Illinois poverty reaches highest point in decades, study reveals
January 6, 2012
A significant number of the region’s residents have low incomes or are living in poverty (Click image to enlarge).

By Jennifer Clary

Poverty in Illinois is higher now than it has been in decades. It grew 16% during the period from just before the recession to after the recession, according to the recent Report on Illinois Poverty released by the Social Impact Research Center at the South Loop-based Heartland Alliance. Post-recession has seen no gains for struggling families.

In the report, the center documents hardship across a variety of indicators including income, employment, housing, and assets. Together, these indicators document the conditions faced by struggling families across Illinois. Nearly one in three Illinoisans now are considered poor or low income.

Continuing the trend of the past decade, median household income has declined steadily in Illinois; it currently is $52,972, down 3.4% from the recession and 6.9% from before the recession.

For families at the bottom of the income spectrum, having limited resources results in having to balance budgets through short term trade-offs that have long term consequences such as deferring needed medical care or dipping into retirement savings.

Byron Dickens, a local resident, illustrated the pressure of trying to make ends meet on a low income. “Working 40 hours a week in a minimum wage job I don’t earn enough to cover my housing, food, transportation, and all my medical expenses,” Dickens said. “And I don’t even have a family.” Unemployment in Illinois skyrocketed 82.3% during the recession, and since then unemployment has held steady at around ten percent. The average length of time Illinois workers are unemployed has nearly doubled since 2007, with people spending an average of nearly 37 weeks unemployed in 2010.

Illinois would have to add 528,844 new jobs to return to the number of jobs lost during the recession and add the number of jobs needed for new entrants to the workforce.

These conditions of declining incomes and rising poverty and unemployment are ripe for growth in homelessness. Housing costs have long eaten up large portions of family budgets, and now families have even less income to devote to housing. The number of people, 241,093, living doubled-up (families living with friends, relatives, or other families) increased by 15% from 2008 to 2009, and one out of every four households in Illinois now is considered to be severely rent-burdened, with housing costs taking more than half their income.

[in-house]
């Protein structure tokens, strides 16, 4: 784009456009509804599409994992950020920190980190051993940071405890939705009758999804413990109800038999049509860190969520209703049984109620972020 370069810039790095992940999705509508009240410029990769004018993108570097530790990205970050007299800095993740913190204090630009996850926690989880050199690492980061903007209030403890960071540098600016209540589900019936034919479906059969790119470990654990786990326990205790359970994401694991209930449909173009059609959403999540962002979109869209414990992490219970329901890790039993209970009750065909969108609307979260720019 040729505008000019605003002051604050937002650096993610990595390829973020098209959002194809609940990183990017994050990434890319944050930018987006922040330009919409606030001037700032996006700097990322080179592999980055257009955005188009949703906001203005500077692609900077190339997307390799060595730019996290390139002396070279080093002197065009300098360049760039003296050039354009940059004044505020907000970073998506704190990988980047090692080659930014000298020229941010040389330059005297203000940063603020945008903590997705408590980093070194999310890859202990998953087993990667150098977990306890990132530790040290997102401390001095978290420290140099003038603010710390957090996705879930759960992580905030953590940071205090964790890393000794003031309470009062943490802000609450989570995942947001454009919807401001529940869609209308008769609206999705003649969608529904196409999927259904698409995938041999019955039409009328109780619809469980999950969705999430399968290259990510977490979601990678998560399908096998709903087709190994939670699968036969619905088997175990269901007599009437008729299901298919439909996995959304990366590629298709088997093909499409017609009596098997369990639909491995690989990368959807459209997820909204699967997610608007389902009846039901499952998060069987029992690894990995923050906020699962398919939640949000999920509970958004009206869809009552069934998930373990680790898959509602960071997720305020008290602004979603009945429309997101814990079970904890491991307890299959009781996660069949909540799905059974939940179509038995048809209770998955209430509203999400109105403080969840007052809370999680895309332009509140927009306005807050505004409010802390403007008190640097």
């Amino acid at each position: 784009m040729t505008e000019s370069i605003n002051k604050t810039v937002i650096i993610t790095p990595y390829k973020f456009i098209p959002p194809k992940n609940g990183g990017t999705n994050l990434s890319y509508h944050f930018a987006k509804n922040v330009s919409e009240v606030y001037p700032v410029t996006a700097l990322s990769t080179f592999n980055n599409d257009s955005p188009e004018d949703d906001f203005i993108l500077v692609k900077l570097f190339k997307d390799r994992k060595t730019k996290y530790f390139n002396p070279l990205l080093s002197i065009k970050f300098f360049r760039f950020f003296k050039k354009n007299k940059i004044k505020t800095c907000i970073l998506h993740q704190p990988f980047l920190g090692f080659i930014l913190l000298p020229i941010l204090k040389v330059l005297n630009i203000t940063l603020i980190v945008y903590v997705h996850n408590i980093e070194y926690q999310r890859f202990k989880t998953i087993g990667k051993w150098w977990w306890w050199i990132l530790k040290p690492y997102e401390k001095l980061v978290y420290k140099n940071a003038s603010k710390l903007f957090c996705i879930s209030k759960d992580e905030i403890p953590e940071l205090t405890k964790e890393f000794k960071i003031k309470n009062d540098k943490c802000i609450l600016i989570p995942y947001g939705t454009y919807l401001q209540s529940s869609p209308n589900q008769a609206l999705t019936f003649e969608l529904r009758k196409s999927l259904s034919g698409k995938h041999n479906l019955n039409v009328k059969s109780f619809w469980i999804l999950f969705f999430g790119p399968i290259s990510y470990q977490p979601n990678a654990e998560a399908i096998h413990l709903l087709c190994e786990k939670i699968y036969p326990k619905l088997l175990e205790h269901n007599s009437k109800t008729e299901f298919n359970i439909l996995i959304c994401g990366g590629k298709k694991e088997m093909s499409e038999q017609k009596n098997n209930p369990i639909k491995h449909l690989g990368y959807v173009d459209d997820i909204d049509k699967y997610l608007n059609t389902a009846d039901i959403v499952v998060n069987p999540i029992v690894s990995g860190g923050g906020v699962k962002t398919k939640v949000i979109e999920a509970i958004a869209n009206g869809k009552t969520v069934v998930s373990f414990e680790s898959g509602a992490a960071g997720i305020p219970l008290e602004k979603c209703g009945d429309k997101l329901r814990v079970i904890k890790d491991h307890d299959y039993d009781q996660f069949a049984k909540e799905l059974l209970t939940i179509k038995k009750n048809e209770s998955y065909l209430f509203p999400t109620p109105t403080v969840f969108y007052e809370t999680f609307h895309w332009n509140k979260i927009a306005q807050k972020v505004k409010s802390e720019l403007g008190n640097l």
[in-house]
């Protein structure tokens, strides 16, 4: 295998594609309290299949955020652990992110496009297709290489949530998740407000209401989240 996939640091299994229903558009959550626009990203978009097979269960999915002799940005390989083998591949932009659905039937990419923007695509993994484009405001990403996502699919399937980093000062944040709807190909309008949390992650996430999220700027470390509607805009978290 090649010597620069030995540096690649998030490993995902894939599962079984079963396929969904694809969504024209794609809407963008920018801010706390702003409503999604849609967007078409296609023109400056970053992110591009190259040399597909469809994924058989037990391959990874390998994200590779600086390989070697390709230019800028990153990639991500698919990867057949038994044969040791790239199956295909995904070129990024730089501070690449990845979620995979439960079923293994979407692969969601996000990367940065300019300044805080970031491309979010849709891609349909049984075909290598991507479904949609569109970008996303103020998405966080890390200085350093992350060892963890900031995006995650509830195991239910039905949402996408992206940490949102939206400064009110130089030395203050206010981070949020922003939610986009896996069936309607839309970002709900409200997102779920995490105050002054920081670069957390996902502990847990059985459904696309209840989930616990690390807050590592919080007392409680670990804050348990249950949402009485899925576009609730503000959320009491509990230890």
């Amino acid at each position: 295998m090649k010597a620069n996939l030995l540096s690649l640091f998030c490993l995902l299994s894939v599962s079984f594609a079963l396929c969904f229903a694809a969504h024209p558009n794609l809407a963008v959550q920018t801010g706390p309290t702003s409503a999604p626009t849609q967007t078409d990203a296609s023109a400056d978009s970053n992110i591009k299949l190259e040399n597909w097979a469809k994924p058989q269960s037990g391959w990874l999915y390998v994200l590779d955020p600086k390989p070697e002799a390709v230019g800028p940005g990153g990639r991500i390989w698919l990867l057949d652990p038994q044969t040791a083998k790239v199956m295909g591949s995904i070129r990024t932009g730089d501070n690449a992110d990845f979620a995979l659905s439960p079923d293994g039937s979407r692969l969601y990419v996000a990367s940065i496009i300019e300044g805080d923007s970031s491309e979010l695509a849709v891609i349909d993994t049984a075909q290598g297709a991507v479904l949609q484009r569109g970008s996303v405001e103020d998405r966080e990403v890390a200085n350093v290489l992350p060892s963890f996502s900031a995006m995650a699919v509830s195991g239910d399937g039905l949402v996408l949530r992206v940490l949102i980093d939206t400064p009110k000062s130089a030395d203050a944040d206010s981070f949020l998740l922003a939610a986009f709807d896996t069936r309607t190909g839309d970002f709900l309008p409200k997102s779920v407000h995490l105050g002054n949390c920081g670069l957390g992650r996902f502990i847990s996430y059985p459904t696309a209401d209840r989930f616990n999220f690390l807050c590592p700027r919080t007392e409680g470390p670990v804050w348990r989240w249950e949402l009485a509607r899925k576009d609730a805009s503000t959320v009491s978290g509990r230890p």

“These living arrangements are unsustainable in the long run and are the last step before homelessness for many,” according to Amy Rynell, director of the Social Impact Research Center. These conditions also have eroded assets and added debts, increasing economic vulnerability of families across Illinois. In 2011 the average debt of Illinoisans increased 37% over 2003 to $13,416, and the average amount of student loan debt among graduating seniors from four-year Illinois colleges is $23,885.

Low credit scores also are on the rise, which can limit prime borrowing opportunities greatly for car loans, credit cards, and housing loans. Since 2007 the rate of Illinois consumers with credit scores below 620 has increased 22%. Without government assistance, nearly twice as many people nationally would have experienced poverty.

The Supplemental Nutrition Assistance Program (food stamps) continues to respond to growing need: the number of households receiving assistance has grown steadily as incomes have declined, increasing 64% from before the recession to the post-recession period, with 874,109 households now receiving assistance.

The Earned Income Tax Credit, a refundable federal income tax credit, has reached more households in Illinois, growing almost ten percent from pre- to post-recession. More than one million Illinois tax filers now receive the EITC.

The Unemployment Insurance program was by far the most responsive during the recession, growing more than 75%. Since then, however, while unemployment has stayed at the same level, the number of recipients has plummeted almost 30%.

“Personal, social, and economic costs of low family incomes are far too great, compromising Illinois’s economic strength, human capital, and future well-being,” said Sid Mohn, president of Heartland Alliance for Human Needs & Human Rights. “State policies and investments need to support an economy that works for everyone, promote work that pays a livingwage, ensure that all have access to a quality education, and that families are able to access adequate income supports to help make ends meet.”

The Social Impact Research Center is the research arm of Heartland Alliance. Visit to download the report.

Heartland Alliance is located at 208 S. LaSalle St., Suite 1818. For more information, call (312) 660-1300.